More than 1,500 New Yorkers gathered today in Manhattan to mourn the death of a 32 year-old gay man, who was shot down on Friday just blocks away from the historic Stonewall Inn in an apparent act of anti-gay bias.
Media should not resort to sensationalized gay scapegoating in Vatican coverage
Italy's largest newspaper, La Repubblica (Italian), has linked the resignation of Pope Benedict XVI to an internal Vatican report that discusses the "Vatileaks" scandal. However, as the story picks up steam, the headlines are focusing on one particular alleged lobby group, the "gay lobby." I've already seen the headline, "Did gays in the Vatican drive Benedict out?" (David Gibson says no. And so does common sense.)
It would be very easy to turn a story about a power struggle within the Vatican into a piece of propaganda that blames gay people for the woes of the Roman Catholic Church. No doubt, anti-gay activists will attempt to do that. But gay people within the church, at any level, is not a scandal. It's a historical reality.
LGBT people have always been a part of the Church, serving various roles. Just like anyone else, gay people often feel the call to ministry, and many have followed that call. No amount of anti-gay language or prohibitions on openly gay clergy can stop everyone who is following their calling from God. It is also safe to assume that some of these gay people are highly gifted, and will recognized for their gifts and be given assignments that use those gifts.
Even though LGBT people are an active part of the Church, there is no "gay lobby" at the Vatican. There are a variety of Roman Catholic LGBT advocacy organizations both within and outside of the formal structure of the Roman Catholic Church. GLAAD works with several of them, and we have lifted up their voices in our media advocacy. But terms like "gay lobby" (and the even more scintillating "gay mafia") conjures up the image of a secret sect sneaking around under the cover of darkness, like the stuff of Dan Brown novels.
The reporting by La Repubblica and those who have carried the story has focused on some of the more sensational aspects of the report: blackmail, clandestine meetings, scandal. Juicy stuff. Add that to the fact that the Roman Catholic hierarchy, and Pope Benedict himself, has been very public in their opposition to LGBT equality both within and outside the church.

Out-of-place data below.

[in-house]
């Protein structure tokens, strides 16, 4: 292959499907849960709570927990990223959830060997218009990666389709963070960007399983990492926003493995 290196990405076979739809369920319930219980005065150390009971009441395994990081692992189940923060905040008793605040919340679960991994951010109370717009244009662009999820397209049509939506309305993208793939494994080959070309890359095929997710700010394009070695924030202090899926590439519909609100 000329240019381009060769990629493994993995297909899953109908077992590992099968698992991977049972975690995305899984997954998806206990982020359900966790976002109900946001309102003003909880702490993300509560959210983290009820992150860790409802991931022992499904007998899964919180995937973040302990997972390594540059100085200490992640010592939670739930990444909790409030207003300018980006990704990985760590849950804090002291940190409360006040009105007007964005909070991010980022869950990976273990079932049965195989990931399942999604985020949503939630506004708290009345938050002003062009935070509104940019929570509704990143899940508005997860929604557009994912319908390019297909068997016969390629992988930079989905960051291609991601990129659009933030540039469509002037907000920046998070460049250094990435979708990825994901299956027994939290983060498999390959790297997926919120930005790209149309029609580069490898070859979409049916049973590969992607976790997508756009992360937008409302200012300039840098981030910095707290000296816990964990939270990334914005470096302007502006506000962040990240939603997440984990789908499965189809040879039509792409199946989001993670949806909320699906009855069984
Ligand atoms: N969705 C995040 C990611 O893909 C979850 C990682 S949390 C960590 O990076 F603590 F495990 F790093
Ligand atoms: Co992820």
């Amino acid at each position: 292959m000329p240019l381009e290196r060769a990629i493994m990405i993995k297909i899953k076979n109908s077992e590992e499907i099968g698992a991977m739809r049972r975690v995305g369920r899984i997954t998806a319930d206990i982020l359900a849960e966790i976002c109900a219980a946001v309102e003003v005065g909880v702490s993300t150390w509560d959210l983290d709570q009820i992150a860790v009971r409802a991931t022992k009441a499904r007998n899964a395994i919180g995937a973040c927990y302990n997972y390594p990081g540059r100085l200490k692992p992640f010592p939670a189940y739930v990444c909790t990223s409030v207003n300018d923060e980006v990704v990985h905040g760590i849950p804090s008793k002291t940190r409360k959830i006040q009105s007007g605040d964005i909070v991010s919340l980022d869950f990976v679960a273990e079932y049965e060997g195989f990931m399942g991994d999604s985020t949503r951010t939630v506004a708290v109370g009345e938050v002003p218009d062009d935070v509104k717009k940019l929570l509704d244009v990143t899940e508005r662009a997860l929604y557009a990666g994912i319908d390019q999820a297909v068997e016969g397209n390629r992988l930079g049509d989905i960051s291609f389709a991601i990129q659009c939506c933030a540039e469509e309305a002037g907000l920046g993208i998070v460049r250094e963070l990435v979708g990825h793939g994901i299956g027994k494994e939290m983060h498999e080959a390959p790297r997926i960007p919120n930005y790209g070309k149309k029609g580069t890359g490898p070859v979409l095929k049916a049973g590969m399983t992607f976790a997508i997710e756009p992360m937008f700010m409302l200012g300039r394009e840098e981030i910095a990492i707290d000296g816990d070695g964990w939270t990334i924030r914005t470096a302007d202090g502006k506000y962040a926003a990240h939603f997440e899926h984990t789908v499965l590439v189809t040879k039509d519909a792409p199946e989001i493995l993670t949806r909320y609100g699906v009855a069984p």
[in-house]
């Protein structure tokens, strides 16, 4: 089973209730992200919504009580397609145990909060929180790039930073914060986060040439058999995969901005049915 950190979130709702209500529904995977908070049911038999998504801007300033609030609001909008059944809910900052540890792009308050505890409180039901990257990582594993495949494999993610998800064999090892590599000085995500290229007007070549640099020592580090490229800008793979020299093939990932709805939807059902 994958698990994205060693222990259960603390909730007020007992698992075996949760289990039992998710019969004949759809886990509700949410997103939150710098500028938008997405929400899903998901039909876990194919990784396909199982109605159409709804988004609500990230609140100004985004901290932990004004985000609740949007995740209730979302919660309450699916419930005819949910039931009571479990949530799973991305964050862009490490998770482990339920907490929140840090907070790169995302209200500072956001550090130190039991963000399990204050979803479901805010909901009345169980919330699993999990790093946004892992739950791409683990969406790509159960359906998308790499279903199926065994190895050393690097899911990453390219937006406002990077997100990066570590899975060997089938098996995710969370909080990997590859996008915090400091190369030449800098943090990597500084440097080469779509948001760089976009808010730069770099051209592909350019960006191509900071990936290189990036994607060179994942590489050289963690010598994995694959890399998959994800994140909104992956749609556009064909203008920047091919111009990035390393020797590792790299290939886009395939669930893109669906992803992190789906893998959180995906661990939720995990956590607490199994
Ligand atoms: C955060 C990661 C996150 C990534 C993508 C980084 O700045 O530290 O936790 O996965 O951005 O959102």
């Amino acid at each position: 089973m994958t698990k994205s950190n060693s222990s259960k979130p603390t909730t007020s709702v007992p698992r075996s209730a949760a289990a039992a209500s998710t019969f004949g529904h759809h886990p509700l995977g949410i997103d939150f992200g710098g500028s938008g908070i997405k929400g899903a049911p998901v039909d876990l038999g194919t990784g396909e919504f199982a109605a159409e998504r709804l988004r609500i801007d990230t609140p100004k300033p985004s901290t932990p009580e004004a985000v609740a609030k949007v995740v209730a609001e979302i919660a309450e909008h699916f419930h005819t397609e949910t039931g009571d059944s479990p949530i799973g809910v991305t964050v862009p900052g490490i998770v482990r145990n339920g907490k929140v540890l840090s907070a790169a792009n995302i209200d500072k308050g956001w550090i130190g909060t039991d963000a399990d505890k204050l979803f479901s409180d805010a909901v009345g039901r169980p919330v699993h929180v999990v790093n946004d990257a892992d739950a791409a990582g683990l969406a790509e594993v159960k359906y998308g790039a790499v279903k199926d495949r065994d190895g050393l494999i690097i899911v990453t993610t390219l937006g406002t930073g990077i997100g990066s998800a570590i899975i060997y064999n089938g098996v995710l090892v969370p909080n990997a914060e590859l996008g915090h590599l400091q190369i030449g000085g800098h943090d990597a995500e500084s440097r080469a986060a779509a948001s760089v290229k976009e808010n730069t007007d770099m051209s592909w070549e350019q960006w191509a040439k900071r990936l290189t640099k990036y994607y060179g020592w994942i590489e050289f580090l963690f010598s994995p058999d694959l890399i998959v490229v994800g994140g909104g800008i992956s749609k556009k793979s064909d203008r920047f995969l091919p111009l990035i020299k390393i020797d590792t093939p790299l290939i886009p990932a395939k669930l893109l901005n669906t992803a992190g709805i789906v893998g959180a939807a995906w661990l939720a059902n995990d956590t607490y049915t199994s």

It is possible, though not probable, that names may be released or leaked in connection with this report. If there is credibility to these reports, it will not be a surprise to find that some involved may be among those who have been the most outspoken against the LGBT people striving to live with integrity, honor, and openness in the way we were blessed to be created.
The real scandal is the jockeying for power that occurs within any church, even as faithful LGBT people are being driven away from faith communities. The real scandal is that such harsh anti-LGBT language may inspire a parent to kick out their child upon coming out about being LGBT. The real scandal is that qualified people with the gifts for ministry are being forced to choose between service to the church or honesty to one's self and others.
GLAAD calls on the media to exercise diligence when investigating and reporting on the story of Benedict's abdication. Voices that place blame at the feet of LGBT people need to be put into context. GLAAD's Commentator Accountability Project is one way to vet or understand what some of the leading Catholic anti-LGBT activists have said about LGBT people in the past.
For media to learn more about LGBT people in the Catholic Church, GLAAD suggests contacting Equally Blessed a coalition (of the Catholic organizations: Call To Action, DignityUSA, Fortunate Families, and New Ways Ministry) committed to full equality for LGBT people in church and civil society.
Equally Blessed Media Contact